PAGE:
Your organizational plan should provide names and professional descriptions of each owner and manager your business will have. The description of each top-level member of your organization should explain what their roles and responsibilities will be in your company, and what they have done previously. Emphasize past business successes and key skills that will help your current business succeed. In addition to your managers, what other essential jobs are there in your company, and which key employees will perform them? What qualifications do they have in order to excel at these jobs? Provide cross references in your descriptions to the appendix, where you will include detailed business resumes for yourself and for each of these individuals.
Lower-level staff members, if you plan to hire any, are also important enough to mention in your business plan because they will be essential to the smooth functioning of your business. Explain how you will locate potential employees and what qualifications they must meet, what jobs they will perform, how you will compensate them and so on. Basically, think about the information you would include if you were advertising one of these job openings, and include that in your business plan.
Also note whether your business will hire any outside consultants or other independent contractors. If so, why? What functions they will perform? Finally, describe any positions you might want to add in the future if your business is successful enough to expand.
Depending on how much information you need to present, you may want to separate the organizational plan from the operating plan. But if your business is extremely small, the organization plan will be quite short. If your business is a sole proprietorship, there really isn't anything to describe, since there are no managers, no employees and no chain of command. (To learn more, see The Basics Of Corporate Structure.)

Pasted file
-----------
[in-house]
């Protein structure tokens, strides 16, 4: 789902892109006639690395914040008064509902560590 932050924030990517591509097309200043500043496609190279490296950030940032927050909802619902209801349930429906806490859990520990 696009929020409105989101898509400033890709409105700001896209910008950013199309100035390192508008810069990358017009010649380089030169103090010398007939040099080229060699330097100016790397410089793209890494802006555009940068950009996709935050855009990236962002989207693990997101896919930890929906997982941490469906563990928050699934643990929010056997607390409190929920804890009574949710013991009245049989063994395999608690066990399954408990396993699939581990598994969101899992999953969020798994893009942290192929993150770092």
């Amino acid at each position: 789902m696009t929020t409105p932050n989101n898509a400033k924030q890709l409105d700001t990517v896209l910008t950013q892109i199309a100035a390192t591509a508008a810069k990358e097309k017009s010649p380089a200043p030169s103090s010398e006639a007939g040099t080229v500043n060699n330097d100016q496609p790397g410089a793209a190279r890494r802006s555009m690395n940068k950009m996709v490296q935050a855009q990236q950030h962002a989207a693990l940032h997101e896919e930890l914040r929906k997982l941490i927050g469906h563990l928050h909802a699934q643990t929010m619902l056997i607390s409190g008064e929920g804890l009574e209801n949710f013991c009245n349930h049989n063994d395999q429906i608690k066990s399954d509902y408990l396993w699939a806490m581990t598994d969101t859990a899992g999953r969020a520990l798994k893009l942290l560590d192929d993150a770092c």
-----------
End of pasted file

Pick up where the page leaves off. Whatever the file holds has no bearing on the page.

Donation-based crowdfunding is a way to source money for a project ...
A federal statute protecting "certain applicants and employees" ...
A corporate structure in which a single legal entity is comprised ...
An intellectual property right that protects a new and unique ...
A professional licensed by the United States Patent and Trademark ...
A lawyer with expertise in intellectual property law as it pertains ...
Learn about the primary ways that people can generate income based on the videos they upload to YouTube, including advertising ...
Learn how financing a business through venture capital can be a viable source of funding for small businesses but know caveats ...
Learn about top trends in corporate social responsibility. Companies are increasing transparency, innovating, investing locally ...
Learn about due diligence basics for investing in a startup, which includes an exit plan, a harvest strategy and evaluating ...